7 left and joined her.

8 Q. And were there people trying to keep Esad

9 from seeing her?

10 A. I don't know.

11 Q. If you don't know, that's fine. Thank you.

12 I want to ask you a question. Before the

13 summer of 1992, did you ever see your brother Esad

14 involved in any prior acts of violence? Was he ever a

15 violent boy before the summer of 1992?

16 A. Earlier he kept company with Valentin and,

17 for the most part, they were spending time together

18 alone. They would not stay out very late. And he had

19 no problems with anybody else in Konjic.

20 Q. Now, would it be fair to say that your

21 brother, Esad, has basically been in custody since

22 1994?

23 A. He was always being called to give some

24 statements, and they would always say that he would

25 come back after he had given them, but they would

Page 14863

1 always keep him two, and often even more months.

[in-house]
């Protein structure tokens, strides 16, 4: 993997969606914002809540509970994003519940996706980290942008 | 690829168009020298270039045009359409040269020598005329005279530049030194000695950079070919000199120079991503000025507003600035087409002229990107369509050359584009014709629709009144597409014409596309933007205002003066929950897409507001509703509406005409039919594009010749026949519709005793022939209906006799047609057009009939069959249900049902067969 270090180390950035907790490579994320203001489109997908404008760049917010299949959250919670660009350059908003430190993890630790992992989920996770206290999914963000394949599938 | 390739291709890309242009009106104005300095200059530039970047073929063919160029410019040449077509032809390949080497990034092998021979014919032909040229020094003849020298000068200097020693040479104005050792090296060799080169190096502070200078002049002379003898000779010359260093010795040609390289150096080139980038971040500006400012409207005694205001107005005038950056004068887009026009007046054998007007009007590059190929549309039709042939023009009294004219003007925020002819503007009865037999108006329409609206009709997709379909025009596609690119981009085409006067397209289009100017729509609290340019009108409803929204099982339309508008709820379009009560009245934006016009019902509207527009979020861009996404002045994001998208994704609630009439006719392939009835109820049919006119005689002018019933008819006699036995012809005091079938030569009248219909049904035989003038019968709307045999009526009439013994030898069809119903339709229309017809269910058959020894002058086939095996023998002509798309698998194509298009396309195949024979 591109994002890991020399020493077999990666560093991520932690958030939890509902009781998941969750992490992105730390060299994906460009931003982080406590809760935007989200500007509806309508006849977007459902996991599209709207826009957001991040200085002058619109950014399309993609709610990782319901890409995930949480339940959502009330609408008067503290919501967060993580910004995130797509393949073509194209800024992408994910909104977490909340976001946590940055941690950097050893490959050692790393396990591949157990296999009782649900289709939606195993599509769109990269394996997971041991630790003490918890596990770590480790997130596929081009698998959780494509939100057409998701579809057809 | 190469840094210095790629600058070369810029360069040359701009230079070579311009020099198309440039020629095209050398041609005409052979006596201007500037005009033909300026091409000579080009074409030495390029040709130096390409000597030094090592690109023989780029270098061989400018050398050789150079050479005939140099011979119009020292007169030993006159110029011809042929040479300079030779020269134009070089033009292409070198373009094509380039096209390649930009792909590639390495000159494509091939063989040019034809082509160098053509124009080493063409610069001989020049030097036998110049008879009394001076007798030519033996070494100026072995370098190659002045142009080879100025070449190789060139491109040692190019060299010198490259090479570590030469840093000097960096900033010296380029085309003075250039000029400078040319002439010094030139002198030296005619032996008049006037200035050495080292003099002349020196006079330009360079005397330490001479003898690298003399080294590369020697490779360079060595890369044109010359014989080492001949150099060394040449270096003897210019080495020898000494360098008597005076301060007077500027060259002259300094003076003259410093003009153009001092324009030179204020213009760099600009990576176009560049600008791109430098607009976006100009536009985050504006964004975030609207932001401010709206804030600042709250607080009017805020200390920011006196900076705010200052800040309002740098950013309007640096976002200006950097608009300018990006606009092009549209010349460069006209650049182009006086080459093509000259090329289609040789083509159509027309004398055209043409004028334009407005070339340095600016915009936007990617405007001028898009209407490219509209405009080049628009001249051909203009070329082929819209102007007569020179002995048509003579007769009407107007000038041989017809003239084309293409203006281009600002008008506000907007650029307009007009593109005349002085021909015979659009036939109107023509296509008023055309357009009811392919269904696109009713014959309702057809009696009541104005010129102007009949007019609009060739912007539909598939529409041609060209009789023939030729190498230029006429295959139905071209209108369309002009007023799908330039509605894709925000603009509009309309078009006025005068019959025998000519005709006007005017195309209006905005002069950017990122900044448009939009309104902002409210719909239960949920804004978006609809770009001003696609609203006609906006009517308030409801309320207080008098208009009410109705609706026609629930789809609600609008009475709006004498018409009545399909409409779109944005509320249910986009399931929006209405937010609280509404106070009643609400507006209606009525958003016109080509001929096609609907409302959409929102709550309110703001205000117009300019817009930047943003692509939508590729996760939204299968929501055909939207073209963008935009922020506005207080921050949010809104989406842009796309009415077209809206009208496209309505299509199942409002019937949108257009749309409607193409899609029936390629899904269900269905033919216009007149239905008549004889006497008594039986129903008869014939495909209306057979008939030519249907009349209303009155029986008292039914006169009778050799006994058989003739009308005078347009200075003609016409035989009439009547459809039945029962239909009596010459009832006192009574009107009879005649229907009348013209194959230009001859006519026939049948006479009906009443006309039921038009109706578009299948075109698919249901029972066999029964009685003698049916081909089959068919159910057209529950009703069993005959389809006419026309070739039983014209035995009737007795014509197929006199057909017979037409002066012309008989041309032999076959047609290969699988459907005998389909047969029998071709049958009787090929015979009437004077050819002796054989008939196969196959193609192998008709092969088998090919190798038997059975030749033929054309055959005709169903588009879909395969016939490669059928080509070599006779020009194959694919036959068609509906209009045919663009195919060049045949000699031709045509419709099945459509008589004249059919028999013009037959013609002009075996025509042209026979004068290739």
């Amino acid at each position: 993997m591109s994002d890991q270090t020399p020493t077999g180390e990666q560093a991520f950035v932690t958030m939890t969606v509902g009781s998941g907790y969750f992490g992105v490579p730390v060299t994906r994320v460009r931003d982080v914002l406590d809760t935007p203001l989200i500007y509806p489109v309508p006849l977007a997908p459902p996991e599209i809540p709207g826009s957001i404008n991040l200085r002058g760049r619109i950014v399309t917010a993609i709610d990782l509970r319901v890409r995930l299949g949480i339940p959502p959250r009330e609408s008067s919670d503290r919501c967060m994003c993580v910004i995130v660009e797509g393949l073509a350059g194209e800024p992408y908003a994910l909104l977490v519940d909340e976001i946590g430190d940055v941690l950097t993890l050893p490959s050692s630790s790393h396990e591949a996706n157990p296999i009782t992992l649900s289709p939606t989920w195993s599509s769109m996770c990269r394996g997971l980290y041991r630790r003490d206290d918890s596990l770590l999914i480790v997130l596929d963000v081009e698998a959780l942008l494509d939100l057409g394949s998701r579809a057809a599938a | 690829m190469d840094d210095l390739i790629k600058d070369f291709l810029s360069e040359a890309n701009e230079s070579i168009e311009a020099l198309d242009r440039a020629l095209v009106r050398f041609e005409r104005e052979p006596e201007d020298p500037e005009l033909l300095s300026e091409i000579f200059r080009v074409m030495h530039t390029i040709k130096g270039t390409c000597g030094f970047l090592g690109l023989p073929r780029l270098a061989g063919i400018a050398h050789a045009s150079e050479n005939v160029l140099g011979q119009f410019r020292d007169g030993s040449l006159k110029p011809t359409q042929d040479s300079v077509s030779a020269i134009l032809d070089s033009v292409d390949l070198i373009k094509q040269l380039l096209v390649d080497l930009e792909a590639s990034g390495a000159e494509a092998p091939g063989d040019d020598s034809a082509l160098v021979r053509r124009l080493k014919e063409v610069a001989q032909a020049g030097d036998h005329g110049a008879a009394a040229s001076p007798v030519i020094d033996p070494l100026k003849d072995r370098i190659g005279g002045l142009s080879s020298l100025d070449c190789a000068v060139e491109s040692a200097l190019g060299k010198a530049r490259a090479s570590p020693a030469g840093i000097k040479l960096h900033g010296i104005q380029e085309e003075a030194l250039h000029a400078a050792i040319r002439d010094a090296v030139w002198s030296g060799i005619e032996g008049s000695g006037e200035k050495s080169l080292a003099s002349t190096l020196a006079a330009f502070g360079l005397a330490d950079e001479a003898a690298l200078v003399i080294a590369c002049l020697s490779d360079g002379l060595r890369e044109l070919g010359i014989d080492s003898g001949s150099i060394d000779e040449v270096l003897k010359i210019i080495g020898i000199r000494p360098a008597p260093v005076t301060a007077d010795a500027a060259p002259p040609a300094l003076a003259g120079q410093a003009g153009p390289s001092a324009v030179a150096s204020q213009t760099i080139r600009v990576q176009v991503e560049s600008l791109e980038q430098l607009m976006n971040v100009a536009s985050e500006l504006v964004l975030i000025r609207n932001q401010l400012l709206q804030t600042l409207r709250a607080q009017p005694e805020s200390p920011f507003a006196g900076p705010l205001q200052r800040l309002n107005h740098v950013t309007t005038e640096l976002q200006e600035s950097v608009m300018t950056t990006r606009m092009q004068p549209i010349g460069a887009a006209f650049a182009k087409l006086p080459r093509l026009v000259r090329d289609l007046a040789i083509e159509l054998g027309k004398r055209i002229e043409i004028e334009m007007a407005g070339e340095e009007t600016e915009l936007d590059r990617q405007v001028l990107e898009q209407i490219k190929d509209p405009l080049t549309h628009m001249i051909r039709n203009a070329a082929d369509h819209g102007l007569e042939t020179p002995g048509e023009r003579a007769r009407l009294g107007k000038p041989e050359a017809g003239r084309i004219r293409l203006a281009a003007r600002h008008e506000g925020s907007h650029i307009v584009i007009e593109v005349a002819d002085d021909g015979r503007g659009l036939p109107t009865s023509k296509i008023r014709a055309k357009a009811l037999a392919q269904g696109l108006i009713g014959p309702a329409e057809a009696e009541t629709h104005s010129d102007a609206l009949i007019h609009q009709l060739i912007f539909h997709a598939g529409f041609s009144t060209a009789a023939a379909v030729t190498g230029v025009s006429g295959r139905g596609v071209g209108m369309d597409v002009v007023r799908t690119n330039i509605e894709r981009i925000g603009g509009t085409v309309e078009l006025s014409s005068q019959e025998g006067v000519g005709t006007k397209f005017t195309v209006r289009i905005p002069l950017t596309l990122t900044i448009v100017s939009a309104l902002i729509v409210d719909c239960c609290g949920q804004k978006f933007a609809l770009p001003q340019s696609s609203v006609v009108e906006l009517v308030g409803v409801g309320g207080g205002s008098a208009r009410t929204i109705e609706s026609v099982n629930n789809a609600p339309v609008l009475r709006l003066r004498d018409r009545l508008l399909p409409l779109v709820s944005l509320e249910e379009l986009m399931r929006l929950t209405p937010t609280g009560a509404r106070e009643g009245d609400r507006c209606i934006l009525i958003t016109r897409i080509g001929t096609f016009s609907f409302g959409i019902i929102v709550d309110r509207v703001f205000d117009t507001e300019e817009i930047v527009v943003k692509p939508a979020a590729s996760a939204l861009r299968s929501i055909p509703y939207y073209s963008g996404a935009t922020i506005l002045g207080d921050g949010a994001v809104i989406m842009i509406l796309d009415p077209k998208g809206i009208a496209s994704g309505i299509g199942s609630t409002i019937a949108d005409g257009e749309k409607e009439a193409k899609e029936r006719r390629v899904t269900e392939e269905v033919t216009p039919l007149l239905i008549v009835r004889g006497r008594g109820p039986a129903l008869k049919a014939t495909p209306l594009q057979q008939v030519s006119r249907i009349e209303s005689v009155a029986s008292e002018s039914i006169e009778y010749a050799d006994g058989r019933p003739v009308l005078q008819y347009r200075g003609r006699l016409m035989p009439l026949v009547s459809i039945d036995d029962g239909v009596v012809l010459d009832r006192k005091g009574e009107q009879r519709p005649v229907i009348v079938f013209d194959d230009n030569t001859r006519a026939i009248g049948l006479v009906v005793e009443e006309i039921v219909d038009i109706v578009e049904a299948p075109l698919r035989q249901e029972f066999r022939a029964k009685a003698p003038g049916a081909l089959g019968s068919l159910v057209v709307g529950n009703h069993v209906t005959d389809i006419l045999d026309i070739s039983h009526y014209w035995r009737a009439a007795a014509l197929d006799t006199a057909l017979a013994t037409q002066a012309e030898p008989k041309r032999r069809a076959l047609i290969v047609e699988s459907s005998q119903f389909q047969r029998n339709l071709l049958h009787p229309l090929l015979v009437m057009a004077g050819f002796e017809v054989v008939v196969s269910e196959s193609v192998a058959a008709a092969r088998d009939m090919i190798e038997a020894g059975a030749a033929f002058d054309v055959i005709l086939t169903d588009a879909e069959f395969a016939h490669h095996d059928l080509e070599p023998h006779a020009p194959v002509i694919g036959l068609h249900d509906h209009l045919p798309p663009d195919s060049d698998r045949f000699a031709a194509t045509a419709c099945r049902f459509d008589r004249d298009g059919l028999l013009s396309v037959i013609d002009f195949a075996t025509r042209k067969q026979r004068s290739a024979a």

2 After that he would be released for a month

3 or two, and again somebody else would call him, and on

4 one occasion it even happened that Adnan Alkadic took

5 him to give a statement, and since he did not come back

6 in the evening, my brother said that they had taken him

7 to a certain location for safety reasons. He didn't

8 come back for three or four days, and when he

9 reappeared he was all dirty. And he said that he had

10 come back from that location on foot, but from where,

11 that I don't know.

12 Q. Do you remember whether that was 1994 or not?

13 A. I don't know what year it was. I know that

14 it was during the war.

15 Q. Now, is that true also of when he went to

16 Sarajevo to make a statement for this Tribunal?

17 A. That morning when this happened, a cousin of

18 mine came, Zijo Landzo, and said that he had to go to

19 Sarajevo because of some statement, and that he would

20 come back in an hour, but they had kept, they kept him

21 there for, I believe, 45 days.